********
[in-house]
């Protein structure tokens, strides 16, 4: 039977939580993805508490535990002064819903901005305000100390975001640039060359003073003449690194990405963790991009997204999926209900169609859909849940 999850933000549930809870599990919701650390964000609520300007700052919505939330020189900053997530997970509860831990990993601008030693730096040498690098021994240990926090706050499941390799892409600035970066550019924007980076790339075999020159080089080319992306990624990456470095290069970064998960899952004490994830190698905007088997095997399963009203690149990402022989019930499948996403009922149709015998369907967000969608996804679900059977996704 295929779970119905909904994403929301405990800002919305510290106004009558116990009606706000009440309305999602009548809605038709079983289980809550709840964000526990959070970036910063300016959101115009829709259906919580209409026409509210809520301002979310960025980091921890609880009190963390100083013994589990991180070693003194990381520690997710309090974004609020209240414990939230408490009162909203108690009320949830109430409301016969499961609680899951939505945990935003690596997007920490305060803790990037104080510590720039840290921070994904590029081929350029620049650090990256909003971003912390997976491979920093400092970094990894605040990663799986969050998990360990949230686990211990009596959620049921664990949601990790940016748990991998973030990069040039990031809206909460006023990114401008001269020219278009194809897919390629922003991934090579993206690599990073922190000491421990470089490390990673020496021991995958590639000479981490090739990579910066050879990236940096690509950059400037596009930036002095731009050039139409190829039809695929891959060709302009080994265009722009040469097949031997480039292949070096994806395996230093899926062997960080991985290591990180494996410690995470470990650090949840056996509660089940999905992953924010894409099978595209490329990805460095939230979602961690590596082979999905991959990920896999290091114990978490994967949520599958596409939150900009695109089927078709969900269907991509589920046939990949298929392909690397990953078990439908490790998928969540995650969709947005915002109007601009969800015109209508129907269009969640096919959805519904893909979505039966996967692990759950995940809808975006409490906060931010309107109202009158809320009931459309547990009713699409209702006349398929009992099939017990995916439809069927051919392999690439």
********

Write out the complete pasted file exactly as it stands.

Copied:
[in-house]
């Protein structure tokens, strides 16, 4: 039977939580993805508490535990002064819903901005305000100390975001640039060359003073003449690194990405963790991009997204999926209900169609859909849940 999850933000549930809870599990919701650390964000609520300007700052919505939330020189900053997530997970509860831990990993601008030693730096040498690098021994240990926090706050499941390799892409600035970066550019924007980076790339075999020159080089080319992306990624990456470095290069970064998960899952004490994830190698905007088997095997399963009203690149990402022989019930499948996403009922149709015998369907967000969608996804679900059977996704 295929779970119905909904994403929301405990800002919305510290106004009558116990009606706000009440309305999602009548809605038709079983289980809550709840964000526990959070970036910063300016959101115009829709259906919580209409026409509210809520301002979310960025980091921890609880009190963390100083013994589990991180070693003194990381520690997710309090974004609020209240414990939230408490009162909203108690009320949830109430409301016969499961609680899951939505945990935003690596997007920490305060803790990037104080510590720039840290921070994904590029081929350029620049650090990256909003971003912390997976491979920093400092970094990894605040990663799986969050998990360990949230686990211990009596959620049921664990949601990790940016748990991998973030990069040039990031809206909460006023990114401008001269020219278009194809897919390629922003991934090579993206690599990073922190000491421990470089490390990673020496021991995958590639000479981490090739990579910066050879990236940096690509950059400037596009930036002095731009050039139409190829039809695929891959060709302009080994265009722009040469097949031997480039292949070096994806395996230093899926062997960080991985290591990180494996410690995470470990650090949840056996509660089940999905992953924010894409099978595209490329990805460095939230979602961690590596082979999905991959990920896999290091114990978490994967949520599958596409939150900009695109089927078709969900269907991509589920046939990949298929392909690397990953078990439908490790998928969540995650969709947005915002109007601009969800015109209508129907269009969640096919959805519904893909979505039966996967692990759950995940809808975006409490906060931010309107109202009158809320009931459309547990009713699409209702006349398929009992099939017990995916439809069927051919392999690439």